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A Homage to the natural. The Pichulik Harvest Experience.

Katherine-Mary Pichulik (1)Called Harvest, our favourite Salon 58 designer Katherine-Mary described this collection of apparel and jewellery, “a celebration of the power and meaning of cycles in life and in nature. Summer is about more than enjoying the sun. It is a time of sensuality and pleasure that are necessary to feed our souls,” she says. “As women, we are strongly attuned to the meaning of cycles – a time for rest and introspection, a time for expression and doing, a time for nurturing and patience.

The collection began at the end of last summer when I gathered shells, pebbles and pieces of driftwood on the beach. As we moved into winter, I began considering the bounty of foraging and reaping the rewards of cycles that exist both in us and in nature and researched ancient harvest festivals in Christian, Islamic, Jewish and pagan cultures. Although each had their own rituals and symbols, all contained elements of ceremony, music, dancing and feasting in an expression of gratitude for being allowed to enjoy the abundance brought about through one’s own efforts,” Pichulik says as she shows us around the Maison with each of the exquisitely crafted items displayed like treasures they are crafted from.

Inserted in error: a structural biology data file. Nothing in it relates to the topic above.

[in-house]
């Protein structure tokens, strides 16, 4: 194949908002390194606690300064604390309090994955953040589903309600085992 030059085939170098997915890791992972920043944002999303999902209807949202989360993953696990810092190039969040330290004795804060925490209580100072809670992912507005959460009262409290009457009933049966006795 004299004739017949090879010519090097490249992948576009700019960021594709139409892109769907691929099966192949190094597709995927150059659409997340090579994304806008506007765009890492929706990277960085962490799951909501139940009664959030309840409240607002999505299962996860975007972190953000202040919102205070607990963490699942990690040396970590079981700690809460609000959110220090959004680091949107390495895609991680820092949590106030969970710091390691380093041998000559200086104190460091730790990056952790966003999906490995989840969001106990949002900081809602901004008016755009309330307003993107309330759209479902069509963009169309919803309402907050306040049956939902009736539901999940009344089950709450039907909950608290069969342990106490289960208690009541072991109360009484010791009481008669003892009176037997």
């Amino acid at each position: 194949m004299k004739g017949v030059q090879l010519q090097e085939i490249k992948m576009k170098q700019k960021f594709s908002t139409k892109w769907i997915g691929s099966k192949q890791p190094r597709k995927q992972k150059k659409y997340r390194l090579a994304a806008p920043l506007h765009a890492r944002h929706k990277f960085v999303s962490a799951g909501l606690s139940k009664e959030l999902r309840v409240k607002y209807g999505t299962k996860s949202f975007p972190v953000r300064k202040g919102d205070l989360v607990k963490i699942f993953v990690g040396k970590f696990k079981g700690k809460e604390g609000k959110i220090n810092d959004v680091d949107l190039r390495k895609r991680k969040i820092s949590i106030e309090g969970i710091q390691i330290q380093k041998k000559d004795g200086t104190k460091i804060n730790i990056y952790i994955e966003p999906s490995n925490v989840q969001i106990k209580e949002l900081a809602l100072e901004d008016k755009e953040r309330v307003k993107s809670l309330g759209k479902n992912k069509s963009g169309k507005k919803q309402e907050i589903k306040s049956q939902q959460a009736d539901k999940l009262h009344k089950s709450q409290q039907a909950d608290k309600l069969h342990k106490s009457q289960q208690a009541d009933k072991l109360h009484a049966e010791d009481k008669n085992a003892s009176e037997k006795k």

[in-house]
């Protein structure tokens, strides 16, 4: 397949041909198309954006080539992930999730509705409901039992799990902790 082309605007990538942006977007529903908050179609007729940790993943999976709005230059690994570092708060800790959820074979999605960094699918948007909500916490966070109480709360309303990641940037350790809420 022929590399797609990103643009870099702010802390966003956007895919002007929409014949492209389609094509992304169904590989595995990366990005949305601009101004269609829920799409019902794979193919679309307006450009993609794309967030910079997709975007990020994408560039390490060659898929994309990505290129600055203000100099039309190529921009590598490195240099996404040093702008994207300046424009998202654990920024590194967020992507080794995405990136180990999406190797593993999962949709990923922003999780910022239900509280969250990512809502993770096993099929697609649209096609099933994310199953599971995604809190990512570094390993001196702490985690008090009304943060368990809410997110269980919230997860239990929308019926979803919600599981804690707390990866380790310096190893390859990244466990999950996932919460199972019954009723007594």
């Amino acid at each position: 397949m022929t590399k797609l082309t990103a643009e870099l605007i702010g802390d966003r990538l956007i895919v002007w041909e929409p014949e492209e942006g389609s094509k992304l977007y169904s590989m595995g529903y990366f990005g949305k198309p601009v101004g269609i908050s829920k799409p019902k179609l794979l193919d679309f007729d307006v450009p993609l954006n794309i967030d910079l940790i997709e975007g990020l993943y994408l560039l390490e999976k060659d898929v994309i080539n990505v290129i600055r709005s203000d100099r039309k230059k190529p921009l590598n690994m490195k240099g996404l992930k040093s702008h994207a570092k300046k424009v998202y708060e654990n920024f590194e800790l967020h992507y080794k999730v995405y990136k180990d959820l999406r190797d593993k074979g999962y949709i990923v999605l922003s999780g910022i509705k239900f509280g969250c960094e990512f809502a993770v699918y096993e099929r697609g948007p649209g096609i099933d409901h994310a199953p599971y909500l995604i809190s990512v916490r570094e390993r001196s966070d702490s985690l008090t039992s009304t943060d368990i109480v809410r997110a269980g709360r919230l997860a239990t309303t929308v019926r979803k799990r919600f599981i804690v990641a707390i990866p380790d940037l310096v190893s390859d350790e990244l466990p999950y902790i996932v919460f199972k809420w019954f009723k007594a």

The materials, shapes and finishes that make the garments and jewellery in Harvest strongly reflect this “expression of luxury and the purity of pleasure that ones find in nature”. Similarly, harvest colours of black, white and wheat yellow interspersed with stone and grey are contrasted with saturated coral, blue and yellow that are associated with celebration and abundance. In addition to pebbles, Pichulik also worked with gemstones such as Dalmatian and Jasper that are shaped into pendants titled Wand Femme and Homme- celebrating the talismanic and symbolic magic of such seasonal festivals. Abalone shell and porcelain shapes created by master ceramic artist and maker Michelle Legg are strung on chokers and wraps and entitled ‘Gather’. These items feel precious – the porcelain balls inviting a scent to be dropped in its vessel, the cast abalone containing a memory. The combination of soft and hard elements is what Pichulik calls a blend of Claude Debussy’s Clair de Lune and The Rite of Spring by Igor Stravinsky.